IUP Publications Online
Home About IUP Magazines Journals Books Archives
     
Recommend    |    Subscriber Services    |    Feedback    |     Subscribe Online
 
The IUP Journal of Corporate Governance
Corporate Social Responsibility and Corporate Financial Performance: An Exploratory Study of Measurement-Approach Selection Issues
:
:
:
:
:
:
:
:
:
 
 
 
 
 
 
 
 

This paper examines the various approaches used in a number of empirical studies for measuring Corporate Social Responsibility (CSR) and Corporate Financial Performance (CFP) to find out measurement challenges. This study also investigates alternative strategic approaches for measuring CSR and CFP. In this study, various empirical research papers are intensively reviewed to investigate which measurement approach is appropriate to incorporate in future research. It was found that CSR is being strategically utilized in many ways such as unidimensional to multidimensional in the empirical literature. Besides, multidimensional CSR measurement approaches, employed in different forms like reputation indices, questionnaire-based survey, content analysis and unidimensional approach have been used in various studies. Accounting-based variables and market-based variables have been utilized for measuring firm performance. The findings also show that no CSR measurement approach is without limitations. In addition, most of the approaches face two problems, namely, researcherís subjectivity and biasness in selection, which may affect the nature of CSR-CFP relationship results. This study suggests that potential measures should be taken up to overcome these limitations.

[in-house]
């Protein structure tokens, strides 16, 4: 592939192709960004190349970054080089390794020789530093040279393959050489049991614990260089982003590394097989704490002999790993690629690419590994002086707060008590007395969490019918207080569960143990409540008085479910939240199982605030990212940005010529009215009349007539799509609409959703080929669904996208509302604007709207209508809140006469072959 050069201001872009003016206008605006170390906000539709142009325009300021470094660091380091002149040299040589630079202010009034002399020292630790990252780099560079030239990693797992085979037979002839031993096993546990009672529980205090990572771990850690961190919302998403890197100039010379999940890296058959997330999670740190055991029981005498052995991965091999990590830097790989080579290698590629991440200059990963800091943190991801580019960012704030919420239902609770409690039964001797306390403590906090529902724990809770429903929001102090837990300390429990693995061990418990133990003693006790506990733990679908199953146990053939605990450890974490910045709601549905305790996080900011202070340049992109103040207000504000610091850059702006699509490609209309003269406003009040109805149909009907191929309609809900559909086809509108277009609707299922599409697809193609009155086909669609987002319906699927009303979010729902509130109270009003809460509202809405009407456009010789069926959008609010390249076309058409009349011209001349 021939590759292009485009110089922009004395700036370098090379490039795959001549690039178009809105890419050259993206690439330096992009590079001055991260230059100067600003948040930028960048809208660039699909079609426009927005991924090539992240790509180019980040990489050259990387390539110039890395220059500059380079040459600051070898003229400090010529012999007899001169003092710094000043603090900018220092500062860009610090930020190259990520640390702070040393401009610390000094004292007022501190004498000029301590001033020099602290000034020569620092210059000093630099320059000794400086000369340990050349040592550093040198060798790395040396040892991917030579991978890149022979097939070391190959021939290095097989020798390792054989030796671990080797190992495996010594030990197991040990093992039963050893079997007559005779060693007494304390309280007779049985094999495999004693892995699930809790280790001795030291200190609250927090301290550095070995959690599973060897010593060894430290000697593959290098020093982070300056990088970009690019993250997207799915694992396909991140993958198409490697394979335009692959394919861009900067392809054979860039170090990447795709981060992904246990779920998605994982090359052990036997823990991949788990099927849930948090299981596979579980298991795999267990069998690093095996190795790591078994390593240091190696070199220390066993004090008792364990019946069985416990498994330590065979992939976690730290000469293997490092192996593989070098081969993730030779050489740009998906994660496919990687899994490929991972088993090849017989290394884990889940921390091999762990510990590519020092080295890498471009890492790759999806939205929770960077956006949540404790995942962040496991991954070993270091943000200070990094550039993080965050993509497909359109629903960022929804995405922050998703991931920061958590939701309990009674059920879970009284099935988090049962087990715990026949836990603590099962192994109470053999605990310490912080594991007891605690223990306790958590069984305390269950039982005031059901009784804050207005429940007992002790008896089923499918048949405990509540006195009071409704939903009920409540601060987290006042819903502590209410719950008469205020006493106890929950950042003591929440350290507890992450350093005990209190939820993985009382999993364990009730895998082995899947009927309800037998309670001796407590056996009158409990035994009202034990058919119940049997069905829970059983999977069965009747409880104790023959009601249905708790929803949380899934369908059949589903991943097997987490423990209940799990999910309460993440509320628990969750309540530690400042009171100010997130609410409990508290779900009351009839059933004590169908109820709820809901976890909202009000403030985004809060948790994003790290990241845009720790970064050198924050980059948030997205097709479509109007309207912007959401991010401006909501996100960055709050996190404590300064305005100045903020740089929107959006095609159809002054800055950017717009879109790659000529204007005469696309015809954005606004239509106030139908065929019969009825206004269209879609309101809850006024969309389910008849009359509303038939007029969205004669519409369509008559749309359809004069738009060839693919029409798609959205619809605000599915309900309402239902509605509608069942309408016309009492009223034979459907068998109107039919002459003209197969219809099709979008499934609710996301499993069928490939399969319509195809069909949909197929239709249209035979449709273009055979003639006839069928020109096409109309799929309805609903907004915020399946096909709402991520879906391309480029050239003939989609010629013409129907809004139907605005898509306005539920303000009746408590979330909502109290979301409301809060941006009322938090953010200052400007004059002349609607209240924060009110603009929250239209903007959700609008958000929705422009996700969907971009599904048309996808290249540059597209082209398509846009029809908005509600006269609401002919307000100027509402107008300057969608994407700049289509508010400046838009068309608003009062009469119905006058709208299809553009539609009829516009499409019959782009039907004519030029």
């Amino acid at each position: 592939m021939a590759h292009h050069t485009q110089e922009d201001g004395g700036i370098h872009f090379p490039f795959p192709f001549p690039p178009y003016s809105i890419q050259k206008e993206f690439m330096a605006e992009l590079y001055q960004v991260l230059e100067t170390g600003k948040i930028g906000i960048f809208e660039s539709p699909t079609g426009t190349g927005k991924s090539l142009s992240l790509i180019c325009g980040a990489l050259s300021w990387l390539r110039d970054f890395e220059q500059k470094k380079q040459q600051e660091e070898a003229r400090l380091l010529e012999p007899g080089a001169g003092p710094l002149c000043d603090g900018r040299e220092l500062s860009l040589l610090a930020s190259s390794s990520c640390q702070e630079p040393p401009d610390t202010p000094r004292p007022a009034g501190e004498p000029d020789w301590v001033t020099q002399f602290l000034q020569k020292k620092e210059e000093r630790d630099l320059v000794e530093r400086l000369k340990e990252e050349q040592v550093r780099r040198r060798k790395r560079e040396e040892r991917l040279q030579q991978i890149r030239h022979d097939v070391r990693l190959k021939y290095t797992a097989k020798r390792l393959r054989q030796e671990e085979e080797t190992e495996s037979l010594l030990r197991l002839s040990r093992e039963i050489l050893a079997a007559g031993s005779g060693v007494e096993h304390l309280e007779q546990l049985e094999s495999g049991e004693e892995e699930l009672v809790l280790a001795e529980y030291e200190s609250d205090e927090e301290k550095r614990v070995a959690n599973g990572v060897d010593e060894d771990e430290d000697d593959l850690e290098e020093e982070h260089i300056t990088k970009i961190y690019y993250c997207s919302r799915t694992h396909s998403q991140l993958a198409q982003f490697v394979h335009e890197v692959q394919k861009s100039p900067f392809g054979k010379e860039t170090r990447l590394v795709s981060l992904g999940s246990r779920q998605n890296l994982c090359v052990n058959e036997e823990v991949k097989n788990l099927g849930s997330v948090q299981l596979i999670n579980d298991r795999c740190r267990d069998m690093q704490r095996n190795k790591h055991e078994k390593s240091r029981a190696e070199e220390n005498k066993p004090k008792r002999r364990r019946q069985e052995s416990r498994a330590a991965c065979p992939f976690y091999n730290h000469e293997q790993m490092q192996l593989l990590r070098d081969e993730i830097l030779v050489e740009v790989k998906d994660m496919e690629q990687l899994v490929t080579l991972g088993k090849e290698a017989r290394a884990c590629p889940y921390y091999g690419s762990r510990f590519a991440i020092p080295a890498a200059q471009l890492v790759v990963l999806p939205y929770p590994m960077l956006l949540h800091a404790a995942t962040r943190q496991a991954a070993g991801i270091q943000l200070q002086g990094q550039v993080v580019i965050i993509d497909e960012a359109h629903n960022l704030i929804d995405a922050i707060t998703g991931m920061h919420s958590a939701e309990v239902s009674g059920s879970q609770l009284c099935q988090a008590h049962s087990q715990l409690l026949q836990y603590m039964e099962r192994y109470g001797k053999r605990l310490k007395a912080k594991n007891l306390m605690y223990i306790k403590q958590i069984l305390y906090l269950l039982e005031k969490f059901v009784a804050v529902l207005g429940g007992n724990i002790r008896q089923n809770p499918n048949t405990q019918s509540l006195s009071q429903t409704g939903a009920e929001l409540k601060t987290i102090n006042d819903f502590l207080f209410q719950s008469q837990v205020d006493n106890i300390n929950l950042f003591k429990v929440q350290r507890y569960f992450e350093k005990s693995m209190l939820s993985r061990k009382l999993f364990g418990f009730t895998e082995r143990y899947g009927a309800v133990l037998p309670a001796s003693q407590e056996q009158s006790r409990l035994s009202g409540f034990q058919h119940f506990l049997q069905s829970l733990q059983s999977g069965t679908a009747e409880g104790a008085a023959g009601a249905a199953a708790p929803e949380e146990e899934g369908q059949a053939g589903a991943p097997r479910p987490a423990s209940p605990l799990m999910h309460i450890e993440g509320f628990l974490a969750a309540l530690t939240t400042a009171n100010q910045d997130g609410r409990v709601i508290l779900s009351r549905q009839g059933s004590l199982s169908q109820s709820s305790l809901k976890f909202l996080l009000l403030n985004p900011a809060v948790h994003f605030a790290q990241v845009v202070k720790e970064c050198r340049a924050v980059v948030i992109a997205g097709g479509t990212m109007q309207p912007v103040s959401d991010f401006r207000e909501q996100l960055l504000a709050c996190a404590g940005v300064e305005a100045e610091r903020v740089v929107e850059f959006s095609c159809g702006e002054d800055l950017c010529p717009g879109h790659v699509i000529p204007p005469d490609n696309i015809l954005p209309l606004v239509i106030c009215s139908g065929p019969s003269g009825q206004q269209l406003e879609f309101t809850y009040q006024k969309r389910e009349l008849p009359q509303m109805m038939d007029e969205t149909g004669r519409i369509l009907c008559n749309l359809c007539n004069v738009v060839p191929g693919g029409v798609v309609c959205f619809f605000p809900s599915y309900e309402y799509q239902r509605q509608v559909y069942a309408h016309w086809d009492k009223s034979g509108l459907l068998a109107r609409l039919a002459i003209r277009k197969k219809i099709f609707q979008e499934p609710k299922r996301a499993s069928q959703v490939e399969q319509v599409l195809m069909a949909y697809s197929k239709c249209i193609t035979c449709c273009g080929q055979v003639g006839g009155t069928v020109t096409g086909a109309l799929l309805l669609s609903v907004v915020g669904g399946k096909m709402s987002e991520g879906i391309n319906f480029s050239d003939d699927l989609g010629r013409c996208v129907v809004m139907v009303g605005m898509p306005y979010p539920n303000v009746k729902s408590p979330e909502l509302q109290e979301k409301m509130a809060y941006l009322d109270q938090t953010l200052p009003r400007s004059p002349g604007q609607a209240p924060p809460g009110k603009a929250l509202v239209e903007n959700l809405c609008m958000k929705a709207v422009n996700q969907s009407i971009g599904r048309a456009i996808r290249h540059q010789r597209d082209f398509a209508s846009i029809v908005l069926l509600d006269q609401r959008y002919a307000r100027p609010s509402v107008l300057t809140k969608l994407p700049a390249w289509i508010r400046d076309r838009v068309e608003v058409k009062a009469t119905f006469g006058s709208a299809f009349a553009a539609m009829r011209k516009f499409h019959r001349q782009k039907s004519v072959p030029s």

The issues of Corporate Social Responsibility (CSR) and Corporate Financial Performance (CFP) measurement have been discussed by academicians and business managers across the world over the period of time due to the equivocal nature of empirical results related to them. Prior studies have found positive, negative, neutral or even curvilinear (e.g., U-shaped/inverted U-shaped) relationship between CSR and CFP. Orlitzky et al. (2003) and Margolis et al. (2007) conducted studies based on meta-analysis. The authors found that positive relationship is more common among the findings of the empirical literature. There are also studies that reveal negative and mixed results. This gives rise to the question that based on these equivocal results, how the notion of CSR and CFP should be operationalized and estimated. The basic answer to this question is an inappropriate incorporation of measurement approach in the estimation.

Generally, CFP is measured in terms of profitability ratios retrieved from financial statements of the firm which are easily accessible and relatively standardized. But the measurement of CSR notion is more difficult due to several reasons. One of the reasons is disagreement on the conceptualization of the CSR definition (Dahlsrud, 2008), while another is multiple approaches to its measurement. This is because of information related to the concept is non-financial in nature. Basically, these are very limited to retrieve and their standardization is problematic if they are reported (Tschopp and Nastanski, 2014). The next difficulty is its disclosure because in many countries CSR reporting is not mandatory but is voluntary in nature. India is an exception in this regard because with the inception of the Company Act, 2013 CSR spending up to a specific limit and publishing a separate CSR performance report has become mandatory.

 
 
 

Corporate Governance Journal,Corporate Social Responsibility (CSR) ,Corporate Financial Performance (CFP), Methods for Measuring Corporate Social Responsibility.